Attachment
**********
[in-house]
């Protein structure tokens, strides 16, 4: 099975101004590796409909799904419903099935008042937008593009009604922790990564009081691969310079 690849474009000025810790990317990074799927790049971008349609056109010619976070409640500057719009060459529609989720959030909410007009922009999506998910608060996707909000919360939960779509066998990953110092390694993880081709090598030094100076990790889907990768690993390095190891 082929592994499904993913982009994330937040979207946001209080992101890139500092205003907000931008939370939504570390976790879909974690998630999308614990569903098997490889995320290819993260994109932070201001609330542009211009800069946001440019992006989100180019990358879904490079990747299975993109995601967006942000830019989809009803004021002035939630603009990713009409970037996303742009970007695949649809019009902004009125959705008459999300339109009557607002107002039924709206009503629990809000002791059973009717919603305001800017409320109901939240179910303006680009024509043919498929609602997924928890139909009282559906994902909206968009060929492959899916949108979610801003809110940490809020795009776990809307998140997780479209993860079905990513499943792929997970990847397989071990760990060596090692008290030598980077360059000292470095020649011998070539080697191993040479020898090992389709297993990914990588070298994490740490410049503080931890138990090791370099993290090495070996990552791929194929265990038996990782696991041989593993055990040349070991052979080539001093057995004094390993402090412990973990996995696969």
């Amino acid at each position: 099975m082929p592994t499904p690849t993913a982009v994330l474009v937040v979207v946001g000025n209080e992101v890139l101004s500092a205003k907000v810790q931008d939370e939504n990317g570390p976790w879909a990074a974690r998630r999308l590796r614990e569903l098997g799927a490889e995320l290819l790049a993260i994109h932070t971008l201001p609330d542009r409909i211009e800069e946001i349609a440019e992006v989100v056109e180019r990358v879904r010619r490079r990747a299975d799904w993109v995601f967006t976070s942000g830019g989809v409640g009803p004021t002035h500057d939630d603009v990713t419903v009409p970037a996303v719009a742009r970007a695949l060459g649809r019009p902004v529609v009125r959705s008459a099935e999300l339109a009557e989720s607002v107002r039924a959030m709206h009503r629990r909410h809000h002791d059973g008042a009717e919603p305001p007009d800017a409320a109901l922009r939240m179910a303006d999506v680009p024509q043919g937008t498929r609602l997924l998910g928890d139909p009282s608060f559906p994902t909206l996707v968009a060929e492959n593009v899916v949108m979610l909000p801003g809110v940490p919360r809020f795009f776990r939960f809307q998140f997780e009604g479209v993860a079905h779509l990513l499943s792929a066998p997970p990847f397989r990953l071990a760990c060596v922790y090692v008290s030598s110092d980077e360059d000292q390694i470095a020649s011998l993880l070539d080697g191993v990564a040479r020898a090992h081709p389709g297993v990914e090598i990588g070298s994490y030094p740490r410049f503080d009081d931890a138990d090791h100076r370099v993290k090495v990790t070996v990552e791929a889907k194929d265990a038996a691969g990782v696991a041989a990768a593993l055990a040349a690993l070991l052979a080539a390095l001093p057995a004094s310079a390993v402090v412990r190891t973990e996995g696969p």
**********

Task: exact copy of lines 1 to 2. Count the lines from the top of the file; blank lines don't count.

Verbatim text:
[in-house]
């Protein structure tokens, strides 16, 4: 099975101004590796409909799904419903099935008042937008593009009604922790990564009081691969310079 690849474009000025810790990317990074799927790049971008349609056109010619976070409640500057719009060459529609989720959030909410007009922009999506998910608060996707909000919360939960779509066998990953110092390694993880081709090598030094100076990790889907990768690993390095190891 082929592994499904993913982009994330937040979207946001209080992101890139500092205003907000931008939370939504570390976790879909974690998630999308614990569903098997490889995320290819993260994109932070201001609330542009211009800069946001440019992006989100180019990358879904490079990747299975993109995601967006942000830019989809009803004021002035939630603009990713009409970037996303742009970007695949649809019009902004009125959705008459999300339109009557607002107002039924709206009503629990809000002791059973009717919603305001800017409320109901939240179910303006680009024509043919498929609602997924928890139909009282559906994902909206968009060929492959899916949108979610801003809110940490809020795009776990809307998140997780479209993860079905990513499943792929997970990847397989071990760990060596090692008290030598980077360059000292470095020649011998070539080697191993040479020898090992389709297993990914990588070298994490740490410049503080931890138990090791370099993290090495070996990552791929194929265990038996990782696991041989593993055990040349070991052979080539001093057995004094390993402090412990973990996995696969």